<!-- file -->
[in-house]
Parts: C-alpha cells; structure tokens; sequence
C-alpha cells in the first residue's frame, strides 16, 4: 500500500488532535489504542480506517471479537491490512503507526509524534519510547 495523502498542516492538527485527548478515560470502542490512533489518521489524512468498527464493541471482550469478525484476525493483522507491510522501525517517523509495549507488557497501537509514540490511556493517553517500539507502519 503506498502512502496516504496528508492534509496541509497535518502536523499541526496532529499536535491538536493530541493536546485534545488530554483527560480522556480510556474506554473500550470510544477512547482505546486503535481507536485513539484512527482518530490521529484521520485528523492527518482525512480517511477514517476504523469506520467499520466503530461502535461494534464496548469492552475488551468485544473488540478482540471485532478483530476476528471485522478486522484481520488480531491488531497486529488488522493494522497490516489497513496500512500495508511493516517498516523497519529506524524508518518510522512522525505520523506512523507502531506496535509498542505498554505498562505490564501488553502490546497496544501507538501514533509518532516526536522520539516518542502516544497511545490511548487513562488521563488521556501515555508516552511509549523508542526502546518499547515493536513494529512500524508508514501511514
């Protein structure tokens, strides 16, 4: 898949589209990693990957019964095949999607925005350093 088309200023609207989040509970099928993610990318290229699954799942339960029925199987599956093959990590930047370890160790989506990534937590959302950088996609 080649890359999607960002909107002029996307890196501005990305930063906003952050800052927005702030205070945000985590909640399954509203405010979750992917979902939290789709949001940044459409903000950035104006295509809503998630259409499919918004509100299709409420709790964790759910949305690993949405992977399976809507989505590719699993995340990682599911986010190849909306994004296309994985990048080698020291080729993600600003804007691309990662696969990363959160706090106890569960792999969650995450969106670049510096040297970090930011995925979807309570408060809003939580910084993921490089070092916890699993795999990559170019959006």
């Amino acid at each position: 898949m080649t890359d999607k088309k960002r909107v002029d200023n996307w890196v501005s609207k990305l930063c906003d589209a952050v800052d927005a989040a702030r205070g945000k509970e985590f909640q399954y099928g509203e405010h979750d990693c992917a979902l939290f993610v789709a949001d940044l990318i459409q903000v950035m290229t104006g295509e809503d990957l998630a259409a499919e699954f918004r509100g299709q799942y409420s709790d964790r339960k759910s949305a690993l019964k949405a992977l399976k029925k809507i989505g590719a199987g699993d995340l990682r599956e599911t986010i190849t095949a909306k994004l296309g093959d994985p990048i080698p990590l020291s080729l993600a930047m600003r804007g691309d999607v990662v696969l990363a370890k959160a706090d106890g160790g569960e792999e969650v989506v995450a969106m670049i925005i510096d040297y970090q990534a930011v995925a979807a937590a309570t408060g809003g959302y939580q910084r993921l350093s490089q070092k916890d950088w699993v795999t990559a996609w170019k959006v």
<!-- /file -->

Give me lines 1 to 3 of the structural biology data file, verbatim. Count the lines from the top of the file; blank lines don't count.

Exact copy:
[in-house]
Parts: C-alpha cells; structure tokens; sequence
C-alpha cells in the first residue's frame, strides 16, 4: 500500500488532535489504542480506517471479537491490512503507526509524534519510547 495523502498542516492538527485527548478515560470502542490512533489518521489524512468498527464493541471482550469478525484476525493483522507491510522501525517517523509495549507488557497501537509514540490511556493517553517500539507502519 503506498502512502496516504496528508492534509496541509497535518502536523499541526496532529499536535491538536493530541493536546485534545488530554483527560480522556480510556474506554473500550470510544477512547482505546486503535481507536485513539484512527482518530490521529484521520485528523492527518482525512480517511477514517476504523469506520467499520466503530461502535461494534464496548469492552475488551468485544473488540478482540471485532478483530476476528471485522478486522484481520488480531491488531497486529488488522493494522497490516489497513496500512500495508511493516517498516523497519529506524524508518518510522512522525505520523506512523507502531506496535509498542505498554505498562505490564501488553502490546497496544501507538501514533509518532516526536522520539516518542502516544497511545490511548487513562488521563488521556501515555508516552511509549523508542526502546518499547515493536513494529512500524508508514501511514